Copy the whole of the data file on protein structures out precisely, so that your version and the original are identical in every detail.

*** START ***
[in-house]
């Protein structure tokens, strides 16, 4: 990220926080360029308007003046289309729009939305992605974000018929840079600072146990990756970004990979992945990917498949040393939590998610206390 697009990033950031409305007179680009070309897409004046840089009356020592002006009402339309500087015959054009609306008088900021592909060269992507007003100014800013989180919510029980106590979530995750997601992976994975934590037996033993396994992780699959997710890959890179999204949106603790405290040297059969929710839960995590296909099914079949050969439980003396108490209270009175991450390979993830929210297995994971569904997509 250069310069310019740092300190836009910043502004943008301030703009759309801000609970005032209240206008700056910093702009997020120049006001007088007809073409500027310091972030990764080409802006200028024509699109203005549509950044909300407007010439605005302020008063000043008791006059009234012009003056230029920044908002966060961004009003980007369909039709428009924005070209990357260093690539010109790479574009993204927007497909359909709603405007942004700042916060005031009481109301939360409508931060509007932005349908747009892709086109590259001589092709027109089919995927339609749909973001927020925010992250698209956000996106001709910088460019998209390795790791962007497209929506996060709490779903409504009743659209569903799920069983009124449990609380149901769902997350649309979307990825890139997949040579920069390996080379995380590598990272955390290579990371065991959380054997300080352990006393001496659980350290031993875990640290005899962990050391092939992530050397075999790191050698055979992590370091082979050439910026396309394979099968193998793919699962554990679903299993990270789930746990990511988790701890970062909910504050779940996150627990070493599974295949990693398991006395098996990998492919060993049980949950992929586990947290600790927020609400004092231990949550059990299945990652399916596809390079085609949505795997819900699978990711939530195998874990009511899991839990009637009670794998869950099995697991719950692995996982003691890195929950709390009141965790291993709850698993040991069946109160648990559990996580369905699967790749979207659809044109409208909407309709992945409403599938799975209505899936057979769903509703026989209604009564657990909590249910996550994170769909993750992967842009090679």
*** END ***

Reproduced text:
[in-house]
């Protein structure tokens, strides 16, 4: 990220926080360029308007003046289309729009939305992605974000018929840079600072146990990756970004990979992945990917498949040393939590998610206390 697009990033950031409305007179680009070309897409004046840089009356020592002006009402339309500087015959054009609306008088900021592909060269992507007003100014800013989180919510029980106590979530995750997601992976994975934590037996033993396994992780699959997710890959890179999204949106603790405290040297059969929710839960995590296909099914079949050969439980003396108490209270009175991450390979993830929210297995994971569904997509 250069310069310019740092300190836009910043502004943008301030703009759309801000609970005032209240206008700056910093702009997020120049006001007088007809073409500027310091972030990764080409802006200028024509699109203005549509950044909300407007010439605005302020008063000043008791006059009234012009003056230029920044908002966060961004009003980007369909039709428009924005070209990357260093690539010109790479574009993204927007497909359909709603405007942004700042916060005031009481109301939360409508931060509007932005349908747009892709086109590259001589092709027109089919995927339609749909973001927020925010992250698209956000996106001709910088460019998209390795790791962007497209929506996060709490779903409504009743659209569903799920069983009124449990609380149901769902997350649309979307990825890139997949040579920069390996080379995380590598990272955390290579990371065991959380054997300080352990006393001496659980350290031993875990640290005899962990050391092939992530050397075999790191050698055979992590370091082979050439910026396309394979099968193998793919699962554990679903299993990270789930746990990511988790701890970062909910504050779940996150627990070493599974295949990693398991006395098996990998492919060993049980949950992929586990947290600790927020609400004092231990949550059990299945990652399916596809390079085609949505795997819900699978990711939530195998874990009511899991839990009637009670794998869950099995697991719950692995996982003691890195929950709390009141965790291993709850698993040991069946109160648990559990996580369905699967790749979207659809044109409208909407309709992945409403599938799975209505899936057979769903509703026989209604009564657990909590249910996550994170769909993750992967842009090679």